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NBC moves to digital

NBC is converting the analog infrastructure for its affiliate distribution system to multiple digital encoding systems. The migration from the current distribution system, which broadcasts to about 180 of the network's 217 affiliates via satellite, will enable NBC to capitalize on the benefits of digital transmission and serve as another step toward complete digital-television operation. It also will allow for more capacity to send multiple channels and other ancillary data.

"Digital gives us a number of advantages," said Larry Thaler, director of distribution projects at NBC. "A primary advantage is that NBC will know that the signal we are broadcasting will be received by the affiliates with consistent image and sound quality. Digital is also the key to improving our transponder efficiency and will provide additional audio channels."

In all, five redundant multichannel systems will be installed at NBC's New York and Burbank, Calif., facilities. They will consist of encoders, multiplexers, 8PSK-compliant modulators, and three Director network-management and receiver-control systems—all from Norway-based equipment maker Tandberg Television. The Director systems provide the means to transmit contribution material over satellite while ensuring against unauthorized access to the network's broadcast material. NBC is also replacing the control infrastructure and modernizing uplink-monitoring facilities.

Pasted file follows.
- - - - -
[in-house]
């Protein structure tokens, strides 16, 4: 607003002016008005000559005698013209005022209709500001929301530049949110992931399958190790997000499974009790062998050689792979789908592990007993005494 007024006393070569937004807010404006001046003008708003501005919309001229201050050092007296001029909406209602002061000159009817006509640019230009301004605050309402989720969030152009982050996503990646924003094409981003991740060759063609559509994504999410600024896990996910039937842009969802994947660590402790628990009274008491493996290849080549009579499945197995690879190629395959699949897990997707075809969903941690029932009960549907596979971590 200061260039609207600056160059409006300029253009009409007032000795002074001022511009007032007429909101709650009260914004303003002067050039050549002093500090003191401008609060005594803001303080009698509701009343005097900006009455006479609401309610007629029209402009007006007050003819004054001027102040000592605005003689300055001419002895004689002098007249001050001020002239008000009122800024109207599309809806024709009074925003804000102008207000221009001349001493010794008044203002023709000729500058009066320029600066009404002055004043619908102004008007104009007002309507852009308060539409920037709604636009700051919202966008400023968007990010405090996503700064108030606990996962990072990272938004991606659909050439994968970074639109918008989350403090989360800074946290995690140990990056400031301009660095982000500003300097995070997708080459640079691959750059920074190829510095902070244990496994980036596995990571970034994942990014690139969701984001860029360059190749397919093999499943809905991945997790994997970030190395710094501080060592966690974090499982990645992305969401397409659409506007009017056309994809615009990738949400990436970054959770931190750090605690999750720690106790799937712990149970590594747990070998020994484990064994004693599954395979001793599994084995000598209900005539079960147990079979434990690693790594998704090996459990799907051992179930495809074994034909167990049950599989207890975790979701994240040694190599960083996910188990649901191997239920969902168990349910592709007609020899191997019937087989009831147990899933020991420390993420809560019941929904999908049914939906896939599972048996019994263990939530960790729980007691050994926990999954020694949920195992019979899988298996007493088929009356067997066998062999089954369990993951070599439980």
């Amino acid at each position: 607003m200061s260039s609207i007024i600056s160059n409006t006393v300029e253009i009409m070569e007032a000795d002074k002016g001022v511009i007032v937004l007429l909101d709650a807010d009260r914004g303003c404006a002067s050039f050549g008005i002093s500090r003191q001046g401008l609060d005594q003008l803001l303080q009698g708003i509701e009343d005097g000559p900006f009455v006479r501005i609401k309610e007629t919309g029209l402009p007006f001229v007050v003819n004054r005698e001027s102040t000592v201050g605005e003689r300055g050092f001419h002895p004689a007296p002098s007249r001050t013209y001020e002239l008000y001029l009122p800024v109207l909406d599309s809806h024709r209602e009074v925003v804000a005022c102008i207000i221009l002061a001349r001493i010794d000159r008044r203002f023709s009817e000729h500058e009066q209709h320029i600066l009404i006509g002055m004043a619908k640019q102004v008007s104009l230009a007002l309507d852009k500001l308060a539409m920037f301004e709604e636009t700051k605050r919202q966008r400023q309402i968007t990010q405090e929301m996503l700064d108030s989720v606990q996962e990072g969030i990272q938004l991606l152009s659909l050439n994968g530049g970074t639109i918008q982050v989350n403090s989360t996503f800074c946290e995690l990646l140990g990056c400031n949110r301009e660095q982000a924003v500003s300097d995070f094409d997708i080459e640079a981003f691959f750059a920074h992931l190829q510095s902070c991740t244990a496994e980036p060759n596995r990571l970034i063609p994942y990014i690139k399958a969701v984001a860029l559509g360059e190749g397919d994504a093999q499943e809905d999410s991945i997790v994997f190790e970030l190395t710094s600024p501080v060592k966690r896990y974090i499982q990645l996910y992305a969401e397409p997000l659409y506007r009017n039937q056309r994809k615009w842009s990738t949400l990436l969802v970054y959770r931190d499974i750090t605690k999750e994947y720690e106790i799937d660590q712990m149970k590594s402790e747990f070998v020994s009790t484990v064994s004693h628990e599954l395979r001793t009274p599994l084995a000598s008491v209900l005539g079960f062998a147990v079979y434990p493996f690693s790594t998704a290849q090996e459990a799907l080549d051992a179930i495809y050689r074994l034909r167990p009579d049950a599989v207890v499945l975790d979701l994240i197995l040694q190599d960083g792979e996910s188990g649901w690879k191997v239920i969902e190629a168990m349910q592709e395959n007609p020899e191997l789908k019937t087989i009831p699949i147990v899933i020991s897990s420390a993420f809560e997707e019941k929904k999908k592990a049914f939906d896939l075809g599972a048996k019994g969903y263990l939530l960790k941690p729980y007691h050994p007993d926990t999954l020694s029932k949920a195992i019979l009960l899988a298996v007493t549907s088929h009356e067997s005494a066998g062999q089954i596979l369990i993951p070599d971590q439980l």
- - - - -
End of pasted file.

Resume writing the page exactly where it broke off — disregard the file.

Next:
In addition, 975 Tandberg Alteia Plus receivers will be supplied to affiliates across the country. As part of the project, each affiliate will install two racks of gear. According to Thaler, a distribution rack outfitted to receive network programming will be installed at each affiliate this year. The rack will include new receivers, digital switching and new scheduling equipment. A second and third phase of the project, to be completed "in the next few years," will improve the backhaul and transmission infrastructure.

In addition, a series of renovations is being made at the two main operation centers to accommodate the new digital gear. "There are several modifications to the uplink dishes at what we call the Master Sites," Thaler said. "These include new high-powered amplifiers, upconverters, and new uplink-monitoring equipment. In New York, we're also constructing a new equipment room to house the gear."

"We think there will be significant improvements in the quality and reliability of our signal distribution," Thaler said, adding that affiliates will also have improved access to NBC's distribution schedule.

Also, he pointed out, the upgrade is a "critical step" toward terrestrial DTV operation.